“They stopped developing their young management to become smart and intuitive retailers.” He explained how the company had stopped investing in young managers with training and professional development, so they would stay with Sears for their entire careers, in turn keeping Sears a success story.
“They started to bring in upper management from competitors, and consultants who went for what was bright and shiny. They forgot about the customer, what they really needed and most importantly, failed to foster a positive culture with their employees. When things didn’t work out, the employees left Sears and went on to the next opportunity. No continuity. No foresight.”
Jon was right. This was a time when Walmart was growing, and stores like Kohl’s and Target were snatching up Sears customers by the thousands. The middle class didn’t go away, Sears just failed to keep them. According to Jon, if Sears had created an environment for young managers to evolve into intelligent middle and upper level managers, this wouldn’t have happened.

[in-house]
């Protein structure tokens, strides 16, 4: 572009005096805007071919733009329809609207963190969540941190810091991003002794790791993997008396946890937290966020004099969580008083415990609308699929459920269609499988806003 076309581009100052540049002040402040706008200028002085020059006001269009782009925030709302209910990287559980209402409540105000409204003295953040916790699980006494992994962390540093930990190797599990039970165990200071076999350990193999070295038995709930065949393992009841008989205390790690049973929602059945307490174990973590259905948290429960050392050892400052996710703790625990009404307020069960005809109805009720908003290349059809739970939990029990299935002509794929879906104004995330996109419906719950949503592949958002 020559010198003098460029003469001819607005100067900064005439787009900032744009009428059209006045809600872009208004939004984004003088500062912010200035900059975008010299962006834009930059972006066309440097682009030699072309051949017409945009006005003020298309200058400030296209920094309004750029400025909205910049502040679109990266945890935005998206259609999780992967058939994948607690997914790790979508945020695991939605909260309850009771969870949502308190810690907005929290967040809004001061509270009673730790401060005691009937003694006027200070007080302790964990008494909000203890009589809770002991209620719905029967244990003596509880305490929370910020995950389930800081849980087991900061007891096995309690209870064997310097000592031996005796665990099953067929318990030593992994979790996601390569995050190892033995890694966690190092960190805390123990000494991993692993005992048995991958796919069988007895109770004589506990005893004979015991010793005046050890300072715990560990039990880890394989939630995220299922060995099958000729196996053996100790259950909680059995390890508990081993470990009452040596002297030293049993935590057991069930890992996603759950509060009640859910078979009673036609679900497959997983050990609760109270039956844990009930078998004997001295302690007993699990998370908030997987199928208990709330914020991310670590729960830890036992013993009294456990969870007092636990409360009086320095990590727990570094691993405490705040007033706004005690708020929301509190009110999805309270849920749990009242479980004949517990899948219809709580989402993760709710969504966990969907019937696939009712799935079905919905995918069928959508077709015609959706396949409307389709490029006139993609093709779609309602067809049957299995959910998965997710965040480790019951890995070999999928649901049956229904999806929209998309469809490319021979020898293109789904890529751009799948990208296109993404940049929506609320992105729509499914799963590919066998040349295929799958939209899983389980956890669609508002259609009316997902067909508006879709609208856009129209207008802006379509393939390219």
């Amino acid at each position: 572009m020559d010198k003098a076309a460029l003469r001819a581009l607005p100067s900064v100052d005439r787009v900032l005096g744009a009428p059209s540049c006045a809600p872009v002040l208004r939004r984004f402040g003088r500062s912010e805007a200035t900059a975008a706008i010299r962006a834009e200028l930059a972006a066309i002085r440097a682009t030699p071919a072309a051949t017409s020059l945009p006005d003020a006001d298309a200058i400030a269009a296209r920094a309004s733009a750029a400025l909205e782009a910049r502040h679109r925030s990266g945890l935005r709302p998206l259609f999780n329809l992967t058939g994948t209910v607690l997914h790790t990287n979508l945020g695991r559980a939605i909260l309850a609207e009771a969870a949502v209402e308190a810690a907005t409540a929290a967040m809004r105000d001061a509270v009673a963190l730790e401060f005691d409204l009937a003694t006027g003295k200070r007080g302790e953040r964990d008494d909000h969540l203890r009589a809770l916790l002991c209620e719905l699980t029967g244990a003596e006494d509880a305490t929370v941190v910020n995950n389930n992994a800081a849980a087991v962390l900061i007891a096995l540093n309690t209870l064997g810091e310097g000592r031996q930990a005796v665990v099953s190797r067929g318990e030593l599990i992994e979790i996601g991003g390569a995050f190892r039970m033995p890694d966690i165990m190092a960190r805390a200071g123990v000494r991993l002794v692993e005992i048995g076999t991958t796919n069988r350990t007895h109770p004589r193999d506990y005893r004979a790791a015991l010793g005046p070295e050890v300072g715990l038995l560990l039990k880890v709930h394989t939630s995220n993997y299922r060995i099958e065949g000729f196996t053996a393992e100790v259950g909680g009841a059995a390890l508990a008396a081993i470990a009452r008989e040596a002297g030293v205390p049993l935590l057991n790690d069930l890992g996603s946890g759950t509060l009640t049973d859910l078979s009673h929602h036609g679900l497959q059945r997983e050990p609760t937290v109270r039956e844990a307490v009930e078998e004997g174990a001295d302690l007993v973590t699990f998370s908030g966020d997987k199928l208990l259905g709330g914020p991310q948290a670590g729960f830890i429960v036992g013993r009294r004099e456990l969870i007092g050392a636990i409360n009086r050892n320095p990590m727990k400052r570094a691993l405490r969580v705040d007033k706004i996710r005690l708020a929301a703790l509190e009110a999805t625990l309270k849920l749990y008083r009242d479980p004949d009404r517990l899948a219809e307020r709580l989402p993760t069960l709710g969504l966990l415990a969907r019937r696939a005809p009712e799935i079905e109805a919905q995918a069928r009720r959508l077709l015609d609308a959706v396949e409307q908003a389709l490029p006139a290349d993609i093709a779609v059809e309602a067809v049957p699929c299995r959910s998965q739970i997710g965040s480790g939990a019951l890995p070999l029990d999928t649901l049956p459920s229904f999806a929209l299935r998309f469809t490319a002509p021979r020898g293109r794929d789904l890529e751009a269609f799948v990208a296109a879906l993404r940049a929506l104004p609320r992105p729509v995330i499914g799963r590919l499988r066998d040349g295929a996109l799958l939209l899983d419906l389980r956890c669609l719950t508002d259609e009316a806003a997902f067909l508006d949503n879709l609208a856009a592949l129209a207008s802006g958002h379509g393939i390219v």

Jon passed before he could see the paths taken by Alan Lacy and hedge fund manager Eddie Lampert. I have little doubt Jon was right that Sears could’ve enjoyed massive growth similar to Walmart and Home Depot, if different strategies were implemented. And dare I say, Sears could’ve predicted and been part of what Amazon has done to disrupt traditional retail. Was Sears asleep at the wheel and not training enough from within to make it happen?
So what does this mean for you, your organization’s trade show and event strategy and program?
Like retail, trade shows are not going away, they’re just evolving. Are you doing everything you can to prepare yourself, professionally, for those changes? Are you keeping up with trends, best practices and working with like-minded vendor partners that support your growth strategies?
Six Corners will survive. The space will be redeveloped and still be a vital part of the Portage Park neighborhood. So will trade shows and trade show professionals, as long as we continue to learn and grow.
Thanks for the reminder Jon.